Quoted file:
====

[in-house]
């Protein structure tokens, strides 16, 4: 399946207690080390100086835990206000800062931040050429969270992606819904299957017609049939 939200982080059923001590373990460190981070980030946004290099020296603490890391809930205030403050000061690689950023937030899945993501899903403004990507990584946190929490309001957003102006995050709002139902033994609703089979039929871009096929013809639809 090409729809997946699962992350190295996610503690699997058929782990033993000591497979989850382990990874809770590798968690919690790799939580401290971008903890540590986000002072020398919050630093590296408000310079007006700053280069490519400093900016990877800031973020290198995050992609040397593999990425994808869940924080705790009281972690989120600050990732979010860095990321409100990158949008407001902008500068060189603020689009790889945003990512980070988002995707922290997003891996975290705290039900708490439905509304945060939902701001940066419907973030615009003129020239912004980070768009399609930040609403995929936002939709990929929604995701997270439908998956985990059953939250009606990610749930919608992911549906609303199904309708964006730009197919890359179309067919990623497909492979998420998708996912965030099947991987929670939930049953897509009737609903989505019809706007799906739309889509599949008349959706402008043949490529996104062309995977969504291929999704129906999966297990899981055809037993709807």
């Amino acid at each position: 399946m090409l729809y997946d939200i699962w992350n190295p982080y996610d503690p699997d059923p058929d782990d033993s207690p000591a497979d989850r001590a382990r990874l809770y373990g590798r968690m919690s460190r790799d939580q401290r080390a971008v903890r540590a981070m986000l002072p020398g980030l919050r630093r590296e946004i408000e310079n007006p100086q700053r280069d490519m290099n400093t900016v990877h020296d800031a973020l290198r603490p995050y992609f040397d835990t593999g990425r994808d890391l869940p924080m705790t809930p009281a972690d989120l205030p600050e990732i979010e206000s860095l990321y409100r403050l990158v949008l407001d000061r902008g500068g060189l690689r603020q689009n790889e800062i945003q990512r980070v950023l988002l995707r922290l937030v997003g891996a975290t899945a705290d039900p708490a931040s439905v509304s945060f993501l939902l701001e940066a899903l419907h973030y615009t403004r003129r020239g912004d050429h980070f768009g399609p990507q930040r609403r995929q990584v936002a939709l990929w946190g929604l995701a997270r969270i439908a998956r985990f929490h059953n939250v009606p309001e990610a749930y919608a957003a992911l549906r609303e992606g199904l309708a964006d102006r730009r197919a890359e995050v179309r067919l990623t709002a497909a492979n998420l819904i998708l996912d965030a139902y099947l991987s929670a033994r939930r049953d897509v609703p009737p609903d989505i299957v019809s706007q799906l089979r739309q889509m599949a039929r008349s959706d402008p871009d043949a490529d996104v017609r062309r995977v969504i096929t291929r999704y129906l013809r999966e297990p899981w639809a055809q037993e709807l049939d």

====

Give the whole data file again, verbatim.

[in-house]
């Protein structure tokens, strides 16, 4: 399946207690080390100086835990206000800062931040050429969270992606819904299957017609049939 939200982080059923001590373990460190981070980030946004290099020296603490890391809930205030403050000061690689950023937030899945993501899903403004990507990584946190929490309001957003102006995050709002139902033994609703089979039929871009096929013809639809 090409729809997946699962992350190295996610503690699997058929782990033993000591497979989850382990990874809770590798968690919690790799939580401290971008903890540590986000002072020398919050630093590296408000310079007006700053280069490519400093900016990877800031973020290198995050992609040397593999990425994808869940924080705790009281972690989120600050990732979010860095990321409100990158949008407001902008500068060189603020689009790889945003990512980070988002995707922290997003891996975290705290039900708490439905509304945060939902701001940066419907973030615009003129020239912004980070768009399609930040609403995929936002939709990929929604995701997270439908998956985990059953939250009606990610749930919608992911549906609303199904309708964006730009197919890359179309067919990623497909492979998420998708996912965030099947991987929670939930049953897509009737609903989505019809706007799906739309889509599949008349959706402008043949490529996104062309995977969504291929999704129906999966297990899981055809037993709807």
């Amino acid at each position: 399946m090409l729809y997946d939200i699962w992350n190295p982080y996610d503690p699997d059923p058929d782990d033993s207690p000591a497979d989850r001590a382990r990874l809770y373990g590798r968690m919690s460190r790799d939580q401290r080390a971008v903890r540590a981070m986000l002072p020398g980030l919050r630093r590296e946004i408000e310079n007006p100086q700053r280069d490519m290099n400093t900016v990877h020296d800031a973020l290198r603490p995050y992609f040397d835990t593999g990425r994808d890391l869940p924080m705790t809930p009281a972690d989120l205030p600050e990732i979010e206000s860095l990321y409100r403050l990158v949008l407001d000061r902008g500068g060189l690689r603020q689009n790889e800062i945003q990512r980070v950023l988002l995707r922290l937030v997003g891996a975290t899945a705290d039900p708490a931040s439905v509304s945060f993501l939902l701001e940066a899903l419907h973030y615009t403004r003129r020239g912004d050429h980070f768009g399609p990507q930040r609403r995929q990584v936002a939709l990929w946190g929604l995701a997270r969270i439908a998956r985990f929490h059953n939250v009606p309001e990610a749930y919608a957003a992911l549906r609303e992606g199904l309708a964006d102006r730009r197919a890359e995050v179309r067919l990623t709002a497909a492979n998420l819904i998708l996912d965030a139902y099947l991987s929670a033994r939930r049953d897509v609703p009737p609903d989505i299957v019809s706007q799906l089979r739309q889509m599949a039929r008349s959706d402008p871009d043949a490529d996104v017609r062309r995977v969504i096929t291929r999704y129906l013809r999966e297990p899981w639809a055809q037993e709807l049939d």